Security professionals admit their organisations are at a disadvantage because they use manual processes to patch vulnerable systems.
The ServiceNow sponsored research, Today’s state of vulnerability response: patch work demands attention from the Ponemon Institute, reported that 57% of security professionals acknowledge their organisation is at a disadvantage because of the reliance on manual processes to respond to vulnerabilities.
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The Ponemon Institute’s survey found 56% of security professionals agreed that security professionals spend more time navigating manual processes than responding to vulnerabilities, which leads to an insurmountable response backlog, while 53% said attackers are outpacing enterprises with technology such as machine learning or artificial intelligence.
The research, based on surveying 3,000 security professionals across nine countries, reported that organisations spend 321 hours a week on average – the equivalent of about eight full-time employees – managing the vulnerability response process.
Annually, organisations are spending 18,000 hours at a cost of $1.1m on patching activities.
However, the study found organisations are struggling to keep up with patching, with 57% of security professionals admitting the average time to patch before an exploit is in the wild has decreased by 30% in the past two years.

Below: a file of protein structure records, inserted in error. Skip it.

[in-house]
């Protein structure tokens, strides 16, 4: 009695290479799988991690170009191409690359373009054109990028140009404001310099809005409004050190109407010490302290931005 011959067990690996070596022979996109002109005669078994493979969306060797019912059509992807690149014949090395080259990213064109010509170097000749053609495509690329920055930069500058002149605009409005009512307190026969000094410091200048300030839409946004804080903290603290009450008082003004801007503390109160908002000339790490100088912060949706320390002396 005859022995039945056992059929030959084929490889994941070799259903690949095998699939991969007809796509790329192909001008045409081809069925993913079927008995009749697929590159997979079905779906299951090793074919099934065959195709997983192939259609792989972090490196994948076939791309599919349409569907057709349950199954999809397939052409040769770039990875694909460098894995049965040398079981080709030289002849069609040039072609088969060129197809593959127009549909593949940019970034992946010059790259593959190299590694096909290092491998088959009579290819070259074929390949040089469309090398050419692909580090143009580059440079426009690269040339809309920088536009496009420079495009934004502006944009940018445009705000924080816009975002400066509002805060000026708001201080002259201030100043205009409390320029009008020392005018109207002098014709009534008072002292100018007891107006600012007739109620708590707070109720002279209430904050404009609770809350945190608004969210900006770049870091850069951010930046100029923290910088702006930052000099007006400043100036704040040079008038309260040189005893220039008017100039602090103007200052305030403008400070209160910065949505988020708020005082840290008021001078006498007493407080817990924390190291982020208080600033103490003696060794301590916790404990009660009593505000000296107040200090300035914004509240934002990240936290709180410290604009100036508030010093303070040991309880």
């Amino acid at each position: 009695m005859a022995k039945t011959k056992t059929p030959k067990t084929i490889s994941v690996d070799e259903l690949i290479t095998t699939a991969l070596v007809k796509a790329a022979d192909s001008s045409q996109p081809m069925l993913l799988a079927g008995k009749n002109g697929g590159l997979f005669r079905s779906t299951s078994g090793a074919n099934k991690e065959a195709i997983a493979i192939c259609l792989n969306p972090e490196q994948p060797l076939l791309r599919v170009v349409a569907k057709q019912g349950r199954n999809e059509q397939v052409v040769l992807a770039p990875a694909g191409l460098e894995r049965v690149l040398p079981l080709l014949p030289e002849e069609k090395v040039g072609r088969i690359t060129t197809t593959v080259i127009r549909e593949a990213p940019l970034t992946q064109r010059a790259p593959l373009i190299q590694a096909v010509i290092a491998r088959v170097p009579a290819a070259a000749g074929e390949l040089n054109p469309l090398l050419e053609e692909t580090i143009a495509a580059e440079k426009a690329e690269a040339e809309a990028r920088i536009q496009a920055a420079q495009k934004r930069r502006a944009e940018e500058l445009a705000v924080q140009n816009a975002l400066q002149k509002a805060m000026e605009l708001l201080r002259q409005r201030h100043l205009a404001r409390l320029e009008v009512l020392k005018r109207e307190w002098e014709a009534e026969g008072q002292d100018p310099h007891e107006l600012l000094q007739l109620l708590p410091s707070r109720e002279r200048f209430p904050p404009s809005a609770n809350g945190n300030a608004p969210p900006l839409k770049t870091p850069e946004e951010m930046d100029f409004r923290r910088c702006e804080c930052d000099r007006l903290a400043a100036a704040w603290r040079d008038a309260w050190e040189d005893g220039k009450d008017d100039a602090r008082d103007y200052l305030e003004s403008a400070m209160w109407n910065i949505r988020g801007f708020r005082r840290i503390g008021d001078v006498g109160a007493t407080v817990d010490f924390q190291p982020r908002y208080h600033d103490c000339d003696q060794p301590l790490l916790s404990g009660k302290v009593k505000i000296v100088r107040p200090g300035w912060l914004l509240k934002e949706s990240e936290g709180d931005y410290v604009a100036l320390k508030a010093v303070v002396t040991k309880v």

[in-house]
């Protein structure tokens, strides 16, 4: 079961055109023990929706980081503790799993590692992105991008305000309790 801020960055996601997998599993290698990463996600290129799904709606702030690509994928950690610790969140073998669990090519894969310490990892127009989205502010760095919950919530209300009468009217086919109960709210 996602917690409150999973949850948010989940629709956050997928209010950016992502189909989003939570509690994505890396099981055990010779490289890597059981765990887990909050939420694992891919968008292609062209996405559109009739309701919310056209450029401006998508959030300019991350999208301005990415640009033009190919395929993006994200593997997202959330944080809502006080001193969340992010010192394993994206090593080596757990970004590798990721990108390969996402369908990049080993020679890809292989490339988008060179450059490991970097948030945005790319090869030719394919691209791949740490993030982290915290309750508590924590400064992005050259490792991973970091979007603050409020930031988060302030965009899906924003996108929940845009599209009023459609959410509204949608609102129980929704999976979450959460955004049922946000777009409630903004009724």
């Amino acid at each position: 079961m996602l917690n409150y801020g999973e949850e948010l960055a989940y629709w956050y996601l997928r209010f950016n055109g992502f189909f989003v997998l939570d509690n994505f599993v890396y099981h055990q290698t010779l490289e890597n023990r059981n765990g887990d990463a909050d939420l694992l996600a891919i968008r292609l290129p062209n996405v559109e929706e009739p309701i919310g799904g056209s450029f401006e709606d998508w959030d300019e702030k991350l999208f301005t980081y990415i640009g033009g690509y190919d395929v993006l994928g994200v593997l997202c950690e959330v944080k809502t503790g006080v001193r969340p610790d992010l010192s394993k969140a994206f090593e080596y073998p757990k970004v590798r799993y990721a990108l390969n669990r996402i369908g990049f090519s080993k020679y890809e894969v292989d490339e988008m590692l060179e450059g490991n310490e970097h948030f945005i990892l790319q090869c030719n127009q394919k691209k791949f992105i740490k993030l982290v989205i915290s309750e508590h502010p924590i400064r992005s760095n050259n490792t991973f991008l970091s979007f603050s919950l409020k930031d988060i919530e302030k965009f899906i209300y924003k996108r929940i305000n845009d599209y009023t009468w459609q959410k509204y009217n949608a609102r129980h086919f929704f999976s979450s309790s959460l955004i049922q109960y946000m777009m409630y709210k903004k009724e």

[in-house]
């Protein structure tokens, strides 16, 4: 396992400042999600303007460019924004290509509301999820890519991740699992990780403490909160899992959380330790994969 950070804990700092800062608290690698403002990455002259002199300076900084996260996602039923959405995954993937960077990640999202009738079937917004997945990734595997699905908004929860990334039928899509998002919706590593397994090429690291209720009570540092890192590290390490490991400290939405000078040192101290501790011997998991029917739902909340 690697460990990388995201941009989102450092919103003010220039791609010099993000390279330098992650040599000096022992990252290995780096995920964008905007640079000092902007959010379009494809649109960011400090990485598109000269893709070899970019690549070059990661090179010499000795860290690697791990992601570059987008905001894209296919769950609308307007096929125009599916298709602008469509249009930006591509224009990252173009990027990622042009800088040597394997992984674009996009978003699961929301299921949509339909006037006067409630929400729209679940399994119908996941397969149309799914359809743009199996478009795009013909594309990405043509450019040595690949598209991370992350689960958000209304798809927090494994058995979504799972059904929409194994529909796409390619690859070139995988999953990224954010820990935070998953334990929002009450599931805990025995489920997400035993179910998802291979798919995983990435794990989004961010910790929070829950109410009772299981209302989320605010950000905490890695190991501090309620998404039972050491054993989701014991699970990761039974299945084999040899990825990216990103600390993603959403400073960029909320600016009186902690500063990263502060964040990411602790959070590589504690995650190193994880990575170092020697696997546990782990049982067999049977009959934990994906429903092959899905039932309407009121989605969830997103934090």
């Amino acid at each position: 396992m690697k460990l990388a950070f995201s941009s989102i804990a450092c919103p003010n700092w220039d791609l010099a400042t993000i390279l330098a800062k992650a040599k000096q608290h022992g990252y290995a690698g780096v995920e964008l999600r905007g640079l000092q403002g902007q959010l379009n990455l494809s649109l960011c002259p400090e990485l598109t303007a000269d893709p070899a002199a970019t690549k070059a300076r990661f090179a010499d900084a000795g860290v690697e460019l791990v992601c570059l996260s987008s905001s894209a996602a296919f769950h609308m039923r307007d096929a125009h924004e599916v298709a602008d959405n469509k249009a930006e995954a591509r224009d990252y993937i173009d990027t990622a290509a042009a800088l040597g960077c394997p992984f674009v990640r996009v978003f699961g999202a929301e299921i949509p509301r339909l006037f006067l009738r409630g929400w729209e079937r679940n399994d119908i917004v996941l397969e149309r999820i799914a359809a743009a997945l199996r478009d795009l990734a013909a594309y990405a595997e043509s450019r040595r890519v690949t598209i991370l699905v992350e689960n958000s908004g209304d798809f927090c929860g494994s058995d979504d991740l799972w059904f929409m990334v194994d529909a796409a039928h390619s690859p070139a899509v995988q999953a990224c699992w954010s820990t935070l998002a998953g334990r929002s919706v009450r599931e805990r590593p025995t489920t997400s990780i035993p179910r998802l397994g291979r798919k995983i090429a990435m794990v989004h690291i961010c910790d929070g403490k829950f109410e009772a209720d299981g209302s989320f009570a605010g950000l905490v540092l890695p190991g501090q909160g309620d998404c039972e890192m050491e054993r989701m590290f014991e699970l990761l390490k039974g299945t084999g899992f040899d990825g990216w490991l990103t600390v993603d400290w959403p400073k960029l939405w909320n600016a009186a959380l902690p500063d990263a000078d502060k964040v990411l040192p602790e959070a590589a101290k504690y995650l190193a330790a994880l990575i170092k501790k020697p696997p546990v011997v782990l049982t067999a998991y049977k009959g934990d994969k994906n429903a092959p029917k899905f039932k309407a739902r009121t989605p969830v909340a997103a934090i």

The Ponemon Institute reported that security professionals believe delays in vulnerability patching are primarily caused by not having a common view of applications and assets across security and IT teams (80%). On average, 11 days are lost coordinating with the responsible team before a patch is applied. Other obstacles are not having enough resources to keep up with the volume of patches (75%) and human error (67%).
On average, the respondents surveyed plan to hire about four people dedicated to vulnerability response – an increase of 50% over today’s staffing levels, according to the Ponemon Institute.
“Adding more talent alone won’t address the core issue plaguing today’s security teams,” said Jason Sutton, vice-president for UK and Ireland at ServiceNow. “Automating routine processes and prioritising vulnerabilities will help organisations avoid the ‘patching paradox’, instead focusing their people on critical work to dramatically reduce the likelihood of a breach.”